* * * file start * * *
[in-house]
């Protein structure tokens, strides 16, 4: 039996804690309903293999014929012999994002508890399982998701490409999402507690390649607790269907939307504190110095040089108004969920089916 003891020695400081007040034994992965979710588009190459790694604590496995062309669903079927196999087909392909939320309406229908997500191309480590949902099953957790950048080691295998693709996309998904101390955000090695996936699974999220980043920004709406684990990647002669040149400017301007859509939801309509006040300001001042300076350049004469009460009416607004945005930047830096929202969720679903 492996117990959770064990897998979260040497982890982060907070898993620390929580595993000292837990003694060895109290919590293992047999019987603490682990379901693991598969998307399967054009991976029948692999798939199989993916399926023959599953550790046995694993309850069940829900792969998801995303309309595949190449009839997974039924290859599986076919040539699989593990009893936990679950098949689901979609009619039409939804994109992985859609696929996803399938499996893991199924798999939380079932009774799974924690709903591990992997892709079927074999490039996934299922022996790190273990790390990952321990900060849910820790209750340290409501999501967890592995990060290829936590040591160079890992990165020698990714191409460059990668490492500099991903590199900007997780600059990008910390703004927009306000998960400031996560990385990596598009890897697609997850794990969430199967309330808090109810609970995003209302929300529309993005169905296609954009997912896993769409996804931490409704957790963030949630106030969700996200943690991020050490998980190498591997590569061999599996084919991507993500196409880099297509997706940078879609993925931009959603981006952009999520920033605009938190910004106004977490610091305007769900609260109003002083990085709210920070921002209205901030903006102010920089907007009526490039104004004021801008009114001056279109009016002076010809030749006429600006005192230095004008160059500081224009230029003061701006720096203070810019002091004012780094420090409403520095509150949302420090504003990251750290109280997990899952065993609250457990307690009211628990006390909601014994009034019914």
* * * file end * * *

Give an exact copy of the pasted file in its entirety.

[in-house]
């Protein structure tokens, strides 16, 4: 039996804690309903293999014929012999994002508890399982998701490409999402507690390649607790269907939307504190110095040089108004969920089916 003891020695400081007040034994992965979710588009190459790694604590496995062309669903079927196999087909392909939320309406229908997500191309480590949902099953957790950048080691295998693709996309998904101390955000090695996936699974999220980043920004709406684990990647002669040149400017301007859509939801309509006040300001001042300076350049004469009460009416607004945005930047830096929202969720679903 492996117990959770064990897998979260040497982890982060907070898993620390929580595993000292837990003694060895109290919590293992047999019987603490682990379901693991598969998307399967054009991976029948692999798939199989993916399926023959599953550790046995694993309850069940829900792969998801995303309309595949190449009839997974039924290859599986076919040539699989593990009893936990679950098949689901979609009619039409939804994109992985859609696929996803399938499996893991199924798999939380079932009774799974924690709903591990992997892709079927074999490039996934299922022996790190273990790390990952321990900060849910820790209750340290409501999501967890592995990060290829936590040591160079890992990165020698990714191409460059990668490492500099991903590199900007997780600059990008910390703004927009306000998960400031996560990385990596598009890897697609997850794990969430199967309330808090109810609970995003209302929300529309993005169905296609954009997912896993769409996804931490409704957790963030949630106030969700996200943690991020050490998980190498591997590569061999599996084919991507993500196409880099297509997706940078879609993925931009959603981006952009999520920033605009938190910004106004977490610091305007769900609260109003002083990085709210920070921002209205901030903006102010920089907007009526490039104004004021801008009114001056279109009016002076010809030749006429600006005192230095004008160059500081224009230029003061701006720096203070810019002091004012780094420090409403520095509150949302420090504003990251750290109280997990899952065993609250457990307690009211628990006390909601014994009034019914």